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September 9, 2016

Google’s DeepMind has learnt how to talk like a human

Artificial Intelligence learns a new skill.

By James Nunns

Anyone that might be concerned about computers taking over look away now, because they are a step closer to sounding just like humans.

Researchers in the UK at Google’s DeepMind unit have been working on making computer-generated speech sound as “natural” as humans.

The technology, called WaveNet, which is focused on the area of speech synthesis, or text-to-speech, was found to sound more natural than any of Google’s products.

However, this was only achieved after the WaveNet artificial neural network was trained to produce English and Chinese speech which required copious amounts of computing power, so the technology probably won’t be hitting the mainstream any time soon.

Using a convolutional neural network, which is used for artificial intelligence in deep learning, it is trained on data and then the systems make inferences about new data, in addition to being used to generate new data.

Training WaveNet required Google’s North American English and Mandarin TTS data from professional female speakers. Once it was trained it was put into competition against a parametric system that relies on a hidden Markov model and a concatenative system, this relies on a long short-term memory recurrent neural network, the research said.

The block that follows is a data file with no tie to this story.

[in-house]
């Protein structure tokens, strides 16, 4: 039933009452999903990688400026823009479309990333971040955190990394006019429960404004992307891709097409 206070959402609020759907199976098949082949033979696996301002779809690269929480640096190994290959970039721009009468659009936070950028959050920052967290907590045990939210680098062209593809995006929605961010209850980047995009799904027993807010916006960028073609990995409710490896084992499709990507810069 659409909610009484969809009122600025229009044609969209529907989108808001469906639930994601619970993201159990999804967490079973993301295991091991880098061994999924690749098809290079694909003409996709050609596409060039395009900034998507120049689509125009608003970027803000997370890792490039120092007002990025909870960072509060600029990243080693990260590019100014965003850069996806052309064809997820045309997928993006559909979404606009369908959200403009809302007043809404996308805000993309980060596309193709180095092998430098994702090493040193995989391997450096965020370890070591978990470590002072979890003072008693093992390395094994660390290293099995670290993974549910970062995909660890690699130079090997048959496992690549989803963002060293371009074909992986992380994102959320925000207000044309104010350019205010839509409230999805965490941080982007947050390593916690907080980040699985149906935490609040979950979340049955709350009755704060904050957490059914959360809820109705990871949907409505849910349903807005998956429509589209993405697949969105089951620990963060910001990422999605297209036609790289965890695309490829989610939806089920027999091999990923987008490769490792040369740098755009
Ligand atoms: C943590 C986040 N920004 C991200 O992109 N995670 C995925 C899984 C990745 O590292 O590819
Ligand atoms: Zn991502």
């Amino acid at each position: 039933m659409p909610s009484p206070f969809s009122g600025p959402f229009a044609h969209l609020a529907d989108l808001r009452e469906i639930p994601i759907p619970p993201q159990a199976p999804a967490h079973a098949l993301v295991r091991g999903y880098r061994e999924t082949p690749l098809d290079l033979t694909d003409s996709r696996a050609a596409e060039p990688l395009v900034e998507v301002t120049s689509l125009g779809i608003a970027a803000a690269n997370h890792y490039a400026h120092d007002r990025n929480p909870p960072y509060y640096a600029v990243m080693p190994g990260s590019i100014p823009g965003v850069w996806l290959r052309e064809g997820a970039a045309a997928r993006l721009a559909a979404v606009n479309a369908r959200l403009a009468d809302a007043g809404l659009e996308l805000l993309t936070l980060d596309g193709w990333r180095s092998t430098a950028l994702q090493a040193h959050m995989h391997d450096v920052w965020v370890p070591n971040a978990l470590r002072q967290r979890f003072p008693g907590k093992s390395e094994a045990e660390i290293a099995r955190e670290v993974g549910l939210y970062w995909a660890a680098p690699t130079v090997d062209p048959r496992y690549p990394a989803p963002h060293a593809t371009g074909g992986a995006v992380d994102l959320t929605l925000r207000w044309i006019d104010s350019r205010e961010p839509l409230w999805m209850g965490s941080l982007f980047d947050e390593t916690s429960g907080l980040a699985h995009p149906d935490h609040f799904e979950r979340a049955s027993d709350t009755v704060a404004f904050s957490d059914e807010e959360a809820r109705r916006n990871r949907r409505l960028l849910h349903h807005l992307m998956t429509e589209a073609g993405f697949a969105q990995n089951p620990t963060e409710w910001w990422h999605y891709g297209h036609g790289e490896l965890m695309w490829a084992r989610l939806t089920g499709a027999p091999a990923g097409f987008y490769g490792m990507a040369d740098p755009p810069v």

WaveNet was found to have performed “significantly better” than the other system, but it was not felt to be more human than actual human recordings, yet.

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Really the underlying problem is how much data is being created by the need to take at least 16,000 samples of waveforms a second, currently this makes its mass production unlikely.

Human speech isn’t the only thing that the researchers have been testing the technology on, it was also trained on solo piano music on YouTube to produce new music.

Examples of the music and of the speech tests can be found here. The speech results do sound suspiciously human and the music it created is certainly worth a listen.

The researchers wrote: "WaveNets open up a lot of possibilities for TTS, music generation and audio modelling in general. The fact that directly generating timestep per timestep with deep neural networks works at all for 16kHz audio is really surprising, let alone that it outperforms state-of-the-art TTS systems. We are excited to see what we can do with them next.”

The paper can be found here.

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